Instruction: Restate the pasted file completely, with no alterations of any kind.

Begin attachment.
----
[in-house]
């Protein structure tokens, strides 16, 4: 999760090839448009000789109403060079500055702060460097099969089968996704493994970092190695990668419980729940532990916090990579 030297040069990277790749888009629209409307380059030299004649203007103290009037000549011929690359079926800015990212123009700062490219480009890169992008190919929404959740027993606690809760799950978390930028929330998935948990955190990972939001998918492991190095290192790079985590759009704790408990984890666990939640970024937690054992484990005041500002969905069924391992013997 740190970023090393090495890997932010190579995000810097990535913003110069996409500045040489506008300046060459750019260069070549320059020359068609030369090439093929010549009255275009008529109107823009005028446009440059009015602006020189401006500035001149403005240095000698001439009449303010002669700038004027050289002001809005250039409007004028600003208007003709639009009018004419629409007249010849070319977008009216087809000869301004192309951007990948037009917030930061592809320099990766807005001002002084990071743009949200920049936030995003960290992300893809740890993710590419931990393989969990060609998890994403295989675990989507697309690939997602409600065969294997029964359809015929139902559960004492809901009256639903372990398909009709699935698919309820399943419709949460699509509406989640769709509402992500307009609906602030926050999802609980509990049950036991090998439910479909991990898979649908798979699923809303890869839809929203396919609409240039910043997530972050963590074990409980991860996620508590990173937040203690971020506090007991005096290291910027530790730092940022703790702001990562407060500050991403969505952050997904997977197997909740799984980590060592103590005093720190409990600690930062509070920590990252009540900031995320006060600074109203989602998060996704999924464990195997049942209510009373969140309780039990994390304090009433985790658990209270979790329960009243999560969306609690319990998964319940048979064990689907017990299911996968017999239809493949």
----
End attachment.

[in-house]
């Protein structure tokens, strides 16, 4: 999760090839448009000789109403060079500055702060460097099969089968996704493994970092190695990668419980729940532990916090990579 030297040069990277790749888009629209409307380059030299004649203007103290009037000549011929690359079926800015990212123009700062490219480009890169992008190919929404959740027993606690809760799950978390930028929330998935948990955190990972939001998918492991190095290192790079985590759009704790408990984890666990939640970024937690054992484990005041500002969905069924391992013997 740190970023090393090495890997932010190579995000810097990535913003110069996409500045040489506008300046060459750019260069070549320059020359068609030369090439093929010549009255275009008529109107823009005028446009440059009015602006020189401006500035001149403005240095000698001439009449303010002669700038004027050289002001809005250039409007004028600003208007003709639009009018004419629409007249010849070319977008009216087809000869301004192309951007990948037009917030930061592809320099990766807005001002002084990071743009949200920049936030995003960290992300893809740890993710590419931990393989969990060609998890994403295989675990989507697309690939997602409600065969294997029964359809015929139902559960004492809901009256639903372990398909009709699935698919309820399943419709949460699509509406989640769709509402992500307009609906602030926050999802609980509990049950036991090998439910479909991990898979649908798979699923809303890869839809929203396919609409240039910043997530972050963590074990409980991860996620508590990173937040203690971020506090007991005096290291910027530790730092940022703790702001990562407060500050991403969505952050997904997977197997909740799984980590060592103590005093720190409990600690930062509070920590990252009540900031995320006060600074109203989602998060996704999924464990195997049942209510009373969140309780039990994390304090009433985790658990209270979790329960009243999560969306609690319990998964319940048979064990689907017990299911996968017999239809493949």